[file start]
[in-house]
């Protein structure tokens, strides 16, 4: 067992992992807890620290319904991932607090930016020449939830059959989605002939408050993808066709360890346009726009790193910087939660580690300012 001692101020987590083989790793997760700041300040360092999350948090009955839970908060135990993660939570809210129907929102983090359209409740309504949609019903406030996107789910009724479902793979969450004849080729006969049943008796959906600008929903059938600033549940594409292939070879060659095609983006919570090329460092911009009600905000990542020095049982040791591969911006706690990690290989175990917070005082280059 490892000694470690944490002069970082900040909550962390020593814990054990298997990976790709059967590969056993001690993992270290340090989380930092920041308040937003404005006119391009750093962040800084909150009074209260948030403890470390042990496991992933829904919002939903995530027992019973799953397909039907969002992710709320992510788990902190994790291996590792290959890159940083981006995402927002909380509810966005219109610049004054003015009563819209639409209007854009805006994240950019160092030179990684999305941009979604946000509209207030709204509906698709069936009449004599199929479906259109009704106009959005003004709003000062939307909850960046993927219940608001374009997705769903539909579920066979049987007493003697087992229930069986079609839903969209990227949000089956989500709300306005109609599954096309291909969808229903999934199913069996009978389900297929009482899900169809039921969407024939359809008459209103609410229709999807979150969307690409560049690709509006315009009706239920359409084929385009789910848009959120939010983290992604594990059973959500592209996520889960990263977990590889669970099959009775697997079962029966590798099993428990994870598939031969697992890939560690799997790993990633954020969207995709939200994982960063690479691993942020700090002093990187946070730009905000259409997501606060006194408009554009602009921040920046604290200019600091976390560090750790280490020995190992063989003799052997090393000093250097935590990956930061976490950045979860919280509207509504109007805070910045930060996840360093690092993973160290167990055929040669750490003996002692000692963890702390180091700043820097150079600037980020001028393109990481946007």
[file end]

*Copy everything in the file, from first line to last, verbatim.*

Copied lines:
[in-house]
């Protein structure tokens, strides 16, 4: 067992992992807890620290319904991932607090930016020449939830059959989605002939408050993808066709360890346009726009790193910087939660580690300012 001692101020987590083989790793997760700041300040360092999350948090009955839970908060135990993660939570809210129907929102983090359209409740309504949609019903406030996107789910009724479902793979969450004849080729006969049943008796959906600008929903059938600033549940594409292939070879060659095609983006919570090329460092911009009600905000990542020095049982040791591969911006706690990690290989175990917070005082280059 490892000694470690944490002069970082900040909550962390020593814990054990298997990976790709059967590969056993001690993992270290340090989380930092920041308040937003404005006119391009750093962040800084909150009074209260948030403890470390042990496991992933829904919002939903995530027992019973799953397909039907969002992710709320992510788990902190994790291996590792290959890159940083981006995402927002909380509810966005219109610049004054003015009563819209639409209007854009805006994240950019160092030179990684999305941009979604946000509209207030709204509906698709069936009449004599199929479906259109009704106009959005003004709003000062939307909850960046993927219940608001374009997705769903539909579920066979049987007493003697087992229930069986079609839903969209990227949000089956989500709300306005109609599954096309291909969808229903999934199913069996009978389900297929009482899900169809039921969407024939359809008459209103609410229709999807979150969307690409560049690709509006315009009706239920359409084929385009789910848009959120939010983290992604594990059973959500592209996520889960990263977990590889669970099959009775697997079962029966590798099993428990994870598939031969697992890939560690799997790993990633954020969207995709939200994982960063690479691993942020700090002093990187946070730009905000259409997501606060006194408009554009602009921040920046604290200019600091976390560090750790280490020995190992063989003799052997090393000093250097935590990956930061976490950045979860919280509207509504109007805070910045930060996840360093690092993973160290167990055929040669750490003996002692000692963890702390180091700043820097150079600037980020001028393109990481946007």